It is possible that this denial demonstrates a certain egocentrism consisting in the impossibility of imagining that a single Woman can have more importance than the immense people of God, with which those theologians identify themselves. Yet it is well known that quantity cannot counterbalance quality. So the only thing that counts is the degree of fulfillment of a prophecy even though its extend may be very restricted. This is why the only perfect fulfillment of God’s residence in Zion was realized with Jesus’ conception in Mary’s womb. This realization has a very small scale but is nevertheless above all others.

The male Child and the rest of the children

What one may wonder is whether Revelation 12:1 truly describes a future Marian apparition thousands of years after Jesus’ birth? How to explain such a time shift within the same text? And why is it not just a description of the glory St. Mary enjoys since her Assumption?

To answer these questions, let us first examine the parallel between the male Child of the Woman and “the rest of her offspring, who observe the commandments of God and adhere to the testimony of Jesus”, against whom the Dragon thrown down on earth makes war (Rev 12:13-17). This way, the time shift will clarify: a rest implies that there is another part belonging, together with the rest, to an entire group. This group constitutes all the children of the Woman, of whom only the male Child and the rest of her offspring are mentioned. This is why the other part of the offspring is the male child, although one person against a multitude seems to be an unbalanced distribution. There is however a fundamental difference between Jesus and the rest of his spiritual brothers and sisters, even if they are all Saints.

Since Revelation 12:17 refers to the last Saints (see here), this passage describes a future time, like the preceding chapters. The description of the birth of the Messiah, which in fact belongs to the past, consequently has nothing to do with this historical context and only serves to determine the identity of the Woman and especially to draw a parallel between Jesus’ birth and that of the rest of her offspring. This is the same principle we have already met in Isa 66:7-8, where the daughter of Zion indicates the same parallel: “...before her pain come upon her she was delivered of a son. [...] For as soon as Zion was in labor she brought forth her sons.” This parallel is based on the first three typical phases, that is, on apparition / arrival of the Spirit / growth, of both the live cycles of Jesus in the past and the last Saints in the future.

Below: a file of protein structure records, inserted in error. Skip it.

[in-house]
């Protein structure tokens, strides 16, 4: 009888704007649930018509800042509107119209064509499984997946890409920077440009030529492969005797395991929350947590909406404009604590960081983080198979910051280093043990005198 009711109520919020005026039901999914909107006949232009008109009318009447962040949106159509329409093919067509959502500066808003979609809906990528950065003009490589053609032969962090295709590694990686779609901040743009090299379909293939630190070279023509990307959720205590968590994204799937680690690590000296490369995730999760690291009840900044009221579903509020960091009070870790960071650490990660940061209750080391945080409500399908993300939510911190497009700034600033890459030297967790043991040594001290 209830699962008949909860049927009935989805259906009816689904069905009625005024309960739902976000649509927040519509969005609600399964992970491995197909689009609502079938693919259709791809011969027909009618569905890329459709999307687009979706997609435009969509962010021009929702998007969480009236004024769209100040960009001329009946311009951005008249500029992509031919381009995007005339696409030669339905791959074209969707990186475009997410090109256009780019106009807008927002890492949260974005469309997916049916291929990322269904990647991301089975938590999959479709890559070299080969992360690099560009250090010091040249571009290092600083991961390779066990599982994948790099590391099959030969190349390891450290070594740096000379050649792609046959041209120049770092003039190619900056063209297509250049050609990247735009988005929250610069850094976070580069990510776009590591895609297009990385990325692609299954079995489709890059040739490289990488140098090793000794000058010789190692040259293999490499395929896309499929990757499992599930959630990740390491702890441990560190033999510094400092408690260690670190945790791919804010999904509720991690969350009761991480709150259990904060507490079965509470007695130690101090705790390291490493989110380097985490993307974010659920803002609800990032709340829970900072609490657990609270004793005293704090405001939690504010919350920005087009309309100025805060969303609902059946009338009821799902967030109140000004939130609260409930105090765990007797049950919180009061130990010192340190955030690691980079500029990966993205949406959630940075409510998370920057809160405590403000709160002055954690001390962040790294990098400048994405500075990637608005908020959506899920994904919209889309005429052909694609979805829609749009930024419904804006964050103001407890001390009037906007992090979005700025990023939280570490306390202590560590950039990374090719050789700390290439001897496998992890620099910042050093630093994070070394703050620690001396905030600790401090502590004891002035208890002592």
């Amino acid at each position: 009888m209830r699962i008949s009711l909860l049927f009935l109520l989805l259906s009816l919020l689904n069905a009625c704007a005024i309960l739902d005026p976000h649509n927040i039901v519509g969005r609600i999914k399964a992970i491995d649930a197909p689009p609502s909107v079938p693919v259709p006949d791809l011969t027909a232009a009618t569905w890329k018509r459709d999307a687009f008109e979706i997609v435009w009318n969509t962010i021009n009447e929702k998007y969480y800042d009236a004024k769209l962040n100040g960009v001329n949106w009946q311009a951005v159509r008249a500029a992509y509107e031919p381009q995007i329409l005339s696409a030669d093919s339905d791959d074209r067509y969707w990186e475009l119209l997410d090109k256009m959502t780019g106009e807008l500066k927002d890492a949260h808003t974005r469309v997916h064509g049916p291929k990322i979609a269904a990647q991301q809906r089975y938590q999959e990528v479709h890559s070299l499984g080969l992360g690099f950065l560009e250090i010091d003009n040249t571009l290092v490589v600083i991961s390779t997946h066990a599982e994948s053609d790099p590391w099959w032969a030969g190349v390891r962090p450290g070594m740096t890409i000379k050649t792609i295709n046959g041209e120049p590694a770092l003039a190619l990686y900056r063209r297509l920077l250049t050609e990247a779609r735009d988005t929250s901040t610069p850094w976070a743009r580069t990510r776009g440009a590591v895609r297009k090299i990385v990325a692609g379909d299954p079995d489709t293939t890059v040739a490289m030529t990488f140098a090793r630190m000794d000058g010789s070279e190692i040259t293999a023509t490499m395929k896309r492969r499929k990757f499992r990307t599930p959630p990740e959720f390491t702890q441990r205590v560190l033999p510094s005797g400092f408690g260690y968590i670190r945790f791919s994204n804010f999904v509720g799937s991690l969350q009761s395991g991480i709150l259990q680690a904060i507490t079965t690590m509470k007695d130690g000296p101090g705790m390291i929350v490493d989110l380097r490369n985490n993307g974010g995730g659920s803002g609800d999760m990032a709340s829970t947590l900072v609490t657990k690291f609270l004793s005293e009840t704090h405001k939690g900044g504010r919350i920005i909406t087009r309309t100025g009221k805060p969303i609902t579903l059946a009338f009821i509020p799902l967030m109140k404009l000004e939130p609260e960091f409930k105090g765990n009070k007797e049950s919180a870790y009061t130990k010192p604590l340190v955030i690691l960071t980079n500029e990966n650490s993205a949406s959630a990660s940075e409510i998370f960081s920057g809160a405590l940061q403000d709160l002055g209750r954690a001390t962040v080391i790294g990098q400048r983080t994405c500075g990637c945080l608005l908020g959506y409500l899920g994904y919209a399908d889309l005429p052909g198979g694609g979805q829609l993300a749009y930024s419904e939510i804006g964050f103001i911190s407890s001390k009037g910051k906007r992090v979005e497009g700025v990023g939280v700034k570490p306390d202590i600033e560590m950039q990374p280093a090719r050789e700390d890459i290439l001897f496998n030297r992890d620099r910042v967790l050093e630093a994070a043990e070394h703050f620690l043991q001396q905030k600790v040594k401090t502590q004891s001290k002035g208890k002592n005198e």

Furthermore, the sacrifice of Christ, who has defeated Satan, and that of the last Saints, who will defeat him again, make part of the same parallel (Rev 12:7-12). As seen in The life of Jesus Christ, the crucifixion constitutes the phase of sin. This is why the sacrifice of the last Saints constitutes the same phase. As for the phase of judgment, this is the return of Christ on earth with his celestial army exterminating the beast and his followers (Rev 19:11-21) as a consequence of their persecution of the Church and the last Saints (Rev 20:4). Their revival will also be similar to that of Christ, for they will be resuscitated like him, that is, earlier than the rest of mankind at the first resurrection (Rev 20:4-6).

So from this context one can conclude that Revelation 12:1 does not, or not only, describe Mary’s glory in Heaven. It’s a glory visible on earth destined in particular to the last Saints. Its purpose is to direct them on the path to sainthood, as seen in The purpose of the phase of apparition.

The apparitions of the Virgin Mary in history